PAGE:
Quantcast Computer Rooms and Spaces with Similar Equipment

Share on Google+Share on FacebookShare on LinkedInShare on TwitterShare on DiggShare on Stumble Upon
Custom Search
 
  
 


MIL-HDBK-1012/1
BESEP. If the manufacturer's recommended conditions differ from those
specified by this manual or the BESEP, the matter should be referred to SPAWAR
and NAVFAC for resolution.
a)  Specialized equipment.  HVAC units specifically designed for
computer rooms and similar cooling applications are sometimes referred to as
process coolers. They generally differ from units designed for comfort
cooling, in that the cooling coils are designed for a much higher sensible-to-
total cooling ratio; discharge air relative humidity may be limited to about
80 percent, as opposed to nearly 100 percent in comfort cooling applications;
and the cubic feet per minute (CFM)-per-ton value may be as high as 600 to
800, as opposed to 400 for comfort cooling. These units are designed for
year-round use rather than the 1000 to 3000 hours of operation of comfort air
conditioners.  Both in-room equipment and central systems must be tailored to
the needs of the spaces served.  This includes providing the proper degree of
air filtration, adequate humidification capability, the ability to provide
cooling in cold weather, and the proper type of cooling coils.
b) System types.  HVAC equipment for electronic equipment/computer
room areas may be of the following types:
(1) Direct expansion, glycol- orwater-cooled;
(2) Direct expansion, air-cooled;
(3) Central chilled water system with in-room air units;
(4) Central chilled water system with central air handlers;
(5) Process chillers (for direct water-cooled computer
equipment).
Advantages and disadvantages are discussed in the ASHRAE Handbook Series and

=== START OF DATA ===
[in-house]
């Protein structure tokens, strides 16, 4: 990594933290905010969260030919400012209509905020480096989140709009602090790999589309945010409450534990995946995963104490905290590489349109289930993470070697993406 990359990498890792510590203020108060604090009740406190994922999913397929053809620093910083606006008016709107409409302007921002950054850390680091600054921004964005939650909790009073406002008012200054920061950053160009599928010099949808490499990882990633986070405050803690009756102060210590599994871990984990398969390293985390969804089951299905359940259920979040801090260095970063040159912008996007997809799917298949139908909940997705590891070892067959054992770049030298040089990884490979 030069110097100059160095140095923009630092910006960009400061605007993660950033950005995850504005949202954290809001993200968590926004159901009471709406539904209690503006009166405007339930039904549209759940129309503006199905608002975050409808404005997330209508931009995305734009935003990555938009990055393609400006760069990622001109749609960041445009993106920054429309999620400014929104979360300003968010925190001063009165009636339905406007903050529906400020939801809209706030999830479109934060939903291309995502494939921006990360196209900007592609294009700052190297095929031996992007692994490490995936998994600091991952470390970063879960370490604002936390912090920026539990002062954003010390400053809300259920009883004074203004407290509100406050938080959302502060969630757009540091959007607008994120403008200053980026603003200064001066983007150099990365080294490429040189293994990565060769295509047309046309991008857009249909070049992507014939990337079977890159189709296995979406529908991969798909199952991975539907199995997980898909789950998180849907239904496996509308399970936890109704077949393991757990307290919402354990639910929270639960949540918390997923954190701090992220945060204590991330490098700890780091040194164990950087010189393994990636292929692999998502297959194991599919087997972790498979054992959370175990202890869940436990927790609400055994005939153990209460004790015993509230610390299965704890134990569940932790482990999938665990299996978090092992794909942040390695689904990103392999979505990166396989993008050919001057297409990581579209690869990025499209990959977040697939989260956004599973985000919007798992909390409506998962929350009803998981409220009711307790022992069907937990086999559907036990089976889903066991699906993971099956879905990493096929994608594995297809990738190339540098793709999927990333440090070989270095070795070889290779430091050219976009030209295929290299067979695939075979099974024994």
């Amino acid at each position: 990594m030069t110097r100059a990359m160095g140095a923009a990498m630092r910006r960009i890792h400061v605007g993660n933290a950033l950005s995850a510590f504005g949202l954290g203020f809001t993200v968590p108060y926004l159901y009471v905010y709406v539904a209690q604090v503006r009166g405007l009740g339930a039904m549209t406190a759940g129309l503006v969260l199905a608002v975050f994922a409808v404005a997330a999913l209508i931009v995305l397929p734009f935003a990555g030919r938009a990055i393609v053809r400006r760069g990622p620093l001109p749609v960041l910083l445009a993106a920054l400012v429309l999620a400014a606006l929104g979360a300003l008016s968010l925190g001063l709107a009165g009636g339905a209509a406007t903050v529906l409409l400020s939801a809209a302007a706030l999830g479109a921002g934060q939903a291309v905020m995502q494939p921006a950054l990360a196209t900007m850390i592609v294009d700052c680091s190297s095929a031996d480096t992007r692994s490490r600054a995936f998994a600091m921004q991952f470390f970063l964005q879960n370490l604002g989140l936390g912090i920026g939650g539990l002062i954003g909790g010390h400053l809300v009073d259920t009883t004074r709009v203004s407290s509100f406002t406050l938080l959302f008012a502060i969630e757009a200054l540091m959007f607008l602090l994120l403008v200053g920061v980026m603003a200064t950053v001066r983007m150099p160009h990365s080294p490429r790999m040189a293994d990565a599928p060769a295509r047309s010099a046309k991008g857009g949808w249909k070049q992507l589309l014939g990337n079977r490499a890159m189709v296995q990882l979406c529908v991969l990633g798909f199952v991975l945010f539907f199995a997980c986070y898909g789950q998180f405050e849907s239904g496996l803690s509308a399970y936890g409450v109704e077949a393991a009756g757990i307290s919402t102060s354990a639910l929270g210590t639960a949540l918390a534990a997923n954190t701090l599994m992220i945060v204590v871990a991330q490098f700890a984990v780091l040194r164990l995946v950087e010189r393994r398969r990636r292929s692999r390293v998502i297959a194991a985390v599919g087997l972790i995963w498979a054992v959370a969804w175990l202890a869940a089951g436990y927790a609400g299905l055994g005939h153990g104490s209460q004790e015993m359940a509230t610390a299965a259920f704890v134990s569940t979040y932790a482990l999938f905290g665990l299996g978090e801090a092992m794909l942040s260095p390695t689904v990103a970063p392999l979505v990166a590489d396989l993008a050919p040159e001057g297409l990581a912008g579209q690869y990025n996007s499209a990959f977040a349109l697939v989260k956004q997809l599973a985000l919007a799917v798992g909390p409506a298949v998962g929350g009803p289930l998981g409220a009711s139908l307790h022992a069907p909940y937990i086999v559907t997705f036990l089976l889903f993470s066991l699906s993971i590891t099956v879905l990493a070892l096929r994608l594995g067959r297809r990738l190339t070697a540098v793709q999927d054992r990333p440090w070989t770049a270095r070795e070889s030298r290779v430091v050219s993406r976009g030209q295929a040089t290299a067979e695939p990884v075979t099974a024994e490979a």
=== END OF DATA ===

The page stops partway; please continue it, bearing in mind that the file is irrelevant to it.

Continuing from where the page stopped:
in Section 8 of this manual.  In general, systems with glycol are quite
popular due to the simplicity of installation and ease in maintaining winter
operation.  However, it should be noted that these type systems are the least
efficient of all systems when evaluated on a BTU/watt power use basis.
c)  Provisions for standby. The preferred approach is to divide
the total required capacity into increments of reasonable size and then
provide one or more extra increments/units for backup. With central systems,
consider configuring piping and ductwork to allow systems serving noncritical
areas to serve critical areas in an emergency.  On the water side, multiple
chillers, pumps and cooling tower cells should be provided where applicable.
Consult the BESEP for guidance in regard to areas requiring backup HVAC
equipment.
d) Auxiliary equipment.  Areas requiring close temperature and
humidity control year-round shall be provided with 7-day temperature and
relative humidity recorders.  Alarms should indicate out-of-tolerance room
temperature and relative humidity and appropriate HVAC equipment off-line or
off-normal  conditions.
20





 


Privacy Statement - Copyright Information. - Contact Us

Integrated Publishing, Inc.